Insurers’ Sweet Screaming Nightmare Scenario: A Health-Law Death SpiralPosted: March 4, 2015 | |
“Without the tax credits, insurance-industry officials say, the individual insurance markets in those states are likely to start collapsing, as many people drop coverage they can no longer afford, leaving only those less-healthy consumers who value insurance because they’re likely to need care…”
The ruling could come in June—but insurers must make regulatory filings before then about their 2016 plans. Utah’s Arches Health Plan, for one, says it may propose an array of insurance product designs this spring. Then, depending on what the court decides, the insurer would be poised to drop some of them before they’re finalized with regulators and offered to consumers. The insurer may also come up with two different sets of rates for next year, one for each potential court outcome.
“…That would drive up premiums, because insurers would raise rates to cover the costs of this smaller, sicker pool. Then even more people would likely refuse the ever-more-expensive coverage.”
“We’re hedging our bets right now,” says Ferris W. Taylor, chief strategy officer.
The Supreme Court case focuses on federal subsidies that help lower-income consumers purchase plans. The plaintiffs argue that these tax credits aren’t authorized by the law in states where the federal government provides the online insurance exchange—which total as many as 37. Avalere Health, a consulting firm, estimated that around 7.45 million people could lose the federal financial help if the court rules against the subsidies.
“What happens is, you go into a classic death spiral…It doesn’t hang together.”
— Janie Miller, chief executive of nonprofit insurer Kentucky Health Cooperative Inc
Without the tax credits, insurance-industry officials say, the individual insurance markets in those states are likely to start collapsing, as many people drop coverage they can no longer afford, leaving only those less-healthy consumers who value insurance because they’re likely to need care. That would drive up premiums, because insurers would raise rates to cover the costs of this smaller, sicker pool. Then even more people would likely refuse the ever-more-expensive coverage.
An analysis by researchers at the Urban Institute, a liberal-leaning policy research group, projected that in states where the subsidies disappeared, individual insurance premiums would go up 35% on average in 2016. That increase would affect all consumers purchasing their own plans in those states, including people who didn’t buy through the government marketplace, the researchers suggested. The financial blow would be particularly tough for smaller insurers that can’t dilute the impact with other, unaffected business, like employer and Medicare plans.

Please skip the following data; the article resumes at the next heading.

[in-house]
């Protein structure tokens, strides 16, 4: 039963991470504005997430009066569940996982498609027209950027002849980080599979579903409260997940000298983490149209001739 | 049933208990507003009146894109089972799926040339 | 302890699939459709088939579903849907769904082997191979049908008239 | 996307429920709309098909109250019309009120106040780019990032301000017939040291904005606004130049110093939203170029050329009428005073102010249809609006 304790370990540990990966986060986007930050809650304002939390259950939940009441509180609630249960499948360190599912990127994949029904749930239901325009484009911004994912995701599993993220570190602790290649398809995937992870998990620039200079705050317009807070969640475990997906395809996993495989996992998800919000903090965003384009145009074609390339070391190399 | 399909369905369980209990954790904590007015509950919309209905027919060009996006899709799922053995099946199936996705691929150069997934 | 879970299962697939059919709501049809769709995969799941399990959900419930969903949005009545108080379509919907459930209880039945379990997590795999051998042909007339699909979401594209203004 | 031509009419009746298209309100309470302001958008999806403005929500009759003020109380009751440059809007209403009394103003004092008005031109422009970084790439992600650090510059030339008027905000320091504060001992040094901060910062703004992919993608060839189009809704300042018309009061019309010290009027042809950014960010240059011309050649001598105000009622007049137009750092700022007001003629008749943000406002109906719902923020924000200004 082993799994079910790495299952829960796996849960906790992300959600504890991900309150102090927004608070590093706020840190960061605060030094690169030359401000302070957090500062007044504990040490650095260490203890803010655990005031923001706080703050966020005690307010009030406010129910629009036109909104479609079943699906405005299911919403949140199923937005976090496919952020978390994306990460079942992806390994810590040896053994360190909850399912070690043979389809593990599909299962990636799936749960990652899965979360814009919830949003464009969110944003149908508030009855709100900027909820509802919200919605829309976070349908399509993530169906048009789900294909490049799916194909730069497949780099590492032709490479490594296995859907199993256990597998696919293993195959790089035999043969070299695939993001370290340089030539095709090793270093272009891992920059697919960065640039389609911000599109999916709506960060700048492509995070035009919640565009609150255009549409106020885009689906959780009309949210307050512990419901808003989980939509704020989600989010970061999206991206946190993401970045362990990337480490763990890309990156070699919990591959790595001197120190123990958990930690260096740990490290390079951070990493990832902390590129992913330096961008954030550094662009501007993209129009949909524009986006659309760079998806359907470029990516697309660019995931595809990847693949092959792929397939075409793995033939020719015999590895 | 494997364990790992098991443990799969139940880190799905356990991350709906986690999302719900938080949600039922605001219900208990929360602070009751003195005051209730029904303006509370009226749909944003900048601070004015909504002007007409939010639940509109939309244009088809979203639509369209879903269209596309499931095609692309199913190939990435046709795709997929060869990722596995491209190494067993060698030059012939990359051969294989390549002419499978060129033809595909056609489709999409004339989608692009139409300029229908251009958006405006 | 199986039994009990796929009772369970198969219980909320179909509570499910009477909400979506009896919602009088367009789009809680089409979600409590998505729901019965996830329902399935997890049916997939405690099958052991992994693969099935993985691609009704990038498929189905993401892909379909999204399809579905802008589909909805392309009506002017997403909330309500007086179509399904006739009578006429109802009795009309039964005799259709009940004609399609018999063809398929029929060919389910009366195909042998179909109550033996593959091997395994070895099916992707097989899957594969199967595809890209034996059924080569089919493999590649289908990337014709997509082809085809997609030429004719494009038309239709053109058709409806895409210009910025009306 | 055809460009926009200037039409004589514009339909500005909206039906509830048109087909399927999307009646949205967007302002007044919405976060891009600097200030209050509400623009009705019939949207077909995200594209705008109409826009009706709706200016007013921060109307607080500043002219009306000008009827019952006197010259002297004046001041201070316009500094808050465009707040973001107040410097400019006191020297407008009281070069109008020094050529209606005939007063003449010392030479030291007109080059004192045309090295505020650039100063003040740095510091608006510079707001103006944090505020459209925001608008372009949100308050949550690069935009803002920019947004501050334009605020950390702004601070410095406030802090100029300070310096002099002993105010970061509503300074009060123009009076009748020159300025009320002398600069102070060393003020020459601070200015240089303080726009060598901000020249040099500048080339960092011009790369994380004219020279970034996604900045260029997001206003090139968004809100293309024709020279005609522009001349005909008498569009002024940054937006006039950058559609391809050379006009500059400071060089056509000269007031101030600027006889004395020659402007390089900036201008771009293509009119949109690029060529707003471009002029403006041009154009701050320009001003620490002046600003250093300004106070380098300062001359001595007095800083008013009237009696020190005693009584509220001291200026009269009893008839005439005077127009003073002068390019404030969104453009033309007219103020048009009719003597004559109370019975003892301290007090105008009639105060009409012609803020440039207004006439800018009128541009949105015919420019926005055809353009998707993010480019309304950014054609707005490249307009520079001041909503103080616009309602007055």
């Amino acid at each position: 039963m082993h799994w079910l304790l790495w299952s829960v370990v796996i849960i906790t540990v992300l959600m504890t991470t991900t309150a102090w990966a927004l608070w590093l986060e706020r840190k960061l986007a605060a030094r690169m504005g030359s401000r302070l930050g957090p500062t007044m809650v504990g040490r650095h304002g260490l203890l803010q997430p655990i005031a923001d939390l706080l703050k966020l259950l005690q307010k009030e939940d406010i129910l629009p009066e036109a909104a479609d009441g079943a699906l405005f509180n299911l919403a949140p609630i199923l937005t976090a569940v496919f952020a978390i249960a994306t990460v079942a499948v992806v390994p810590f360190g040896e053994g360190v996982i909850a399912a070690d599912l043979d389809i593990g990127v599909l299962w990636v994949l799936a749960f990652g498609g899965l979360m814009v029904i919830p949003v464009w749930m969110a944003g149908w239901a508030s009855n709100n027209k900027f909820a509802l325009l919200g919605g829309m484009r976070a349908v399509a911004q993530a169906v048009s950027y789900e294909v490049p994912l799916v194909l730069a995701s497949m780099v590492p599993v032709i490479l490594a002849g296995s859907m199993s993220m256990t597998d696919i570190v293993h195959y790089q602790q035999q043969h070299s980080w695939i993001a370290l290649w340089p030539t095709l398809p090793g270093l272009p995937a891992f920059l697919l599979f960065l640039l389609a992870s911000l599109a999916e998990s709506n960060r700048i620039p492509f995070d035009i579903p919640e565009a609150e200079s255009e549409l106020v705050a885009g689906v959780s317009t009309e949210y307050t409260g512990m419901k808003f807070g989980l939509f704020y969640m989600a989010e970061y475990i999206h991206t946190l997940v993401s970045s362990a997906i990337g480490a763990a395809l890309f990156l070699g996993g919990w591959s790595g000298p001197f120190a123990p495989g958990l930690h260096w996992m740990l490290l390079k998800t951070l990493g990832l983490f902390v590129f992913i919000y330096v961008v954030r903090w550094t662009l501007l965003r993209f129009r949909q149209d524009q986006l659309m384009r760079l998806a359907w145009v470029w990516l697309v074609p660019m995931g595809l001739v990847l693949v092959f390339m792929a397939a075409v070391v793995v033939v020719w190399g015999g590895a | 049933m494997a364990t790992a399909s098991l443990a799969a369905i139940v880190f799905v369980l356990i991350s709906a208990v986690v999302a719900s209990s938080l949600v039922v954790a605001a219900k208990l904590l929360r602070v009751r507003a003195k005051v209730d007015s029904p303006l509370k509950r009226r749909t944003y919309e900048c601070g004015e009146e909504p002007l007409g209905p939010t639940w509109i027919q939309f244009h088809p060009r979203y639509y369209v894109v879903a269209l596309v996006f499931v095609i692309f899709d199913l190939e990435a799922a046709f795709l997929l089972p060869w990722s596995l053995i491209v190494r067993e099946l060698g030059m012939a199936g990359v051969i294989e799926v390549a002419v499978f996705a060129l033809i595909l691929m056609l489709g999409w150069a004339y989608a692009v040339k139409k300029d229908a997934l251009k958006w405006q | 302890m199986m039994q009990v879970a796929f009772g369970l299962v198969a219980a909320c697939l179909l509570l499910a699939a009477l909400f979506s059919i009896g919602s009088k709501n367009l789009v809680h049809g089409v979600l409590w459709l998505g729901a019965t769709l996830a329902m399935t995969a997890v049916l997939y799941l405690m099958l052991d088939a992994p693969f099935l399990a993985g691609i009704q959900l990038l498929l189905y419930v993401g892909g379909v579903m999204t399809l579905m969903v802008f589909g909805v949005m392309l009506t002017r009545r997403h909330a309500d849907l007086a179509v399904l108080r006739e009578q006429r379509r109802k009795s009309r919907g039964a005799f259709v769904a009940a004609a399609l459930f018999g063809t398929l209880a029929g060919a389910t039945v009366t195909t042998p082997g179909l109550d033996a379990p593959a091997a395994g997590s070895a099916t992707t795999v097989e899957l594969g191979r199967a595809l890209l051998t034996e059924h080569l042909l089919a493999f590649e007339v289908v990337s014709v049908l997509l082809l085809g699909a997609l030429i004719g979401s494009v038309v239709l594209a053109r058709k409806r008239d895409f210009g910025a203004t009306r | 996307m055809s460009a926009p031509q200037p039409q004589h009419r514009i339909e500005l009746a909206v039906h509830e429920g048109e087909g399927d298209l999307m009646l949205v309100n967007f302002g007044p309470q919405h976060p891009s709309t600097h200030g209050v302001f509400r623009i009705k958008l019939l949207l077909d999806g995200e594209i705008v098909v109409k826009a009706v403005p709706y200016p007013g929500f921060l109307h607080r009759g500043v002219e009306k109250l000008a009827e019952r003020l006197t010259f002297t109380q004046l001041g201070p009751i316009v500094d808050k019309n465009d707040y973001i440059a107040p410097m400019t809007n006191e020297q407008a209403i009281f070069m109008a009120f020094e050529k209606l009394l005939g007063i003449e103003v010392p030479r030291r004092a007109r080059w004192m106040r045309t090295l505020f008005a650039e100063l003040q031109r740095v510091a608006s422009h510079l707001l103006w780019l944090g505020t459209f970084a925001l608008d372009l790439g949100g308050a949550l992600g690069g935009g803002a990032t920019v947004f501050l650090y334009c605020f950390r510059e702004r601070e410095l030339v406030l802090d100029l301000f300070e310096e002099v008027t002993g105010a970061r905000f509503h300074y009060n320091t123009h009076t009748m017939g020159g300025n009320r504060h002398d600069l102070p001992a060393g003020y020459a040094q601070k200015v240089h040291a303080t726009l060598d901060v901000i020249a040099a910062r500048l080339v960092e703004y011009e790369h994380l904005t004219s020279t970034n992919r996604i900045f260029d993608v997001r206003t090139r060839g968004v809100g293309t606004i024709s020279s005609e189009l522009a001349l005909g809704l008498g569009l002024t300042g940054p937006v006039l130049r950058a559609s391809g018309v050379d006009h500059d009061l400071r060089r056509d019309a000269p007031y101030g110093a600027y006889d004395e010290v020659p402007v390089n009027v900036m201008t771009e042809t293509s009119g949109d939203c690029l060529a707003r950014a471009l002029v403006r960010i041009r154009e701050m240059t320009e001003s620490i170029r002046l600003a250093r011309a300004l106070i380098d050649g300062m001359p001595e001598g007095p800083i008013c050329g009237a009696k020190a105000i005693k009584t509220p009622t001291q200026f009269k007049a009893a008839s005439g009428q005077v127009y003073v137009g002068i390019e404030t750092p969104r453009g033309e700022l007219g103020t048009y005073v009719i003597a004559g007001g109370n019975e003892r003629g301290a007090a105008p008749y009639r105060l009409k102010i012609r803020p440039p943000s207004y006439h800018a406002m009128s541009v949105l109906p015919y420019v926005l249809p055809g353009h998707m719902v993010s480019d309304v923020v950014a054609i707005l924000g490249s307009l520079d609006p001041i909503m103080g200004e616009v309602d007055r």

“The impact would be substantial enough that I would expect many carriers to consider pulling from the market. There’s a question, if the subsidies are struck down, if it’s an insurable market.”
— Tom Snook, an actuary with consultants Milliman Inc. who is working with a number of insurers offering exchange plans
“What happens is, you go into a classic death spiral,” says Janie Miller, chief executive of nonprofit insurer Kentucky Health Cooperative Inc. “It doesn’t hang together.” Her nonprofit’s home state wouldn’t feel the direct impact of a ruling, because Kentucky has its own exchange. But the insurer has said that next year it will go into West Virginia, where the subsidies could potentially be affected. Ms. Miller said the co-op would have to re-evaluate its expansion plans if the court struck down tax credits there.
Insurers offering products in the federal-exchange states are worried that they could be caught short this year. An antisubsidy ruling could potentially take effect—and prompt consumers to drop coverage—as soon as this summer. Insurers are locked into rates for 2015 and typically wouldn’t be able to raise prices midyear. And partly because of state regulations, it isn’t clear if or when insurers would be able to withdraw from the federal marketplace before January…(read more)
Write to Anna Wilde Mathews at firstname.lastname@example.org
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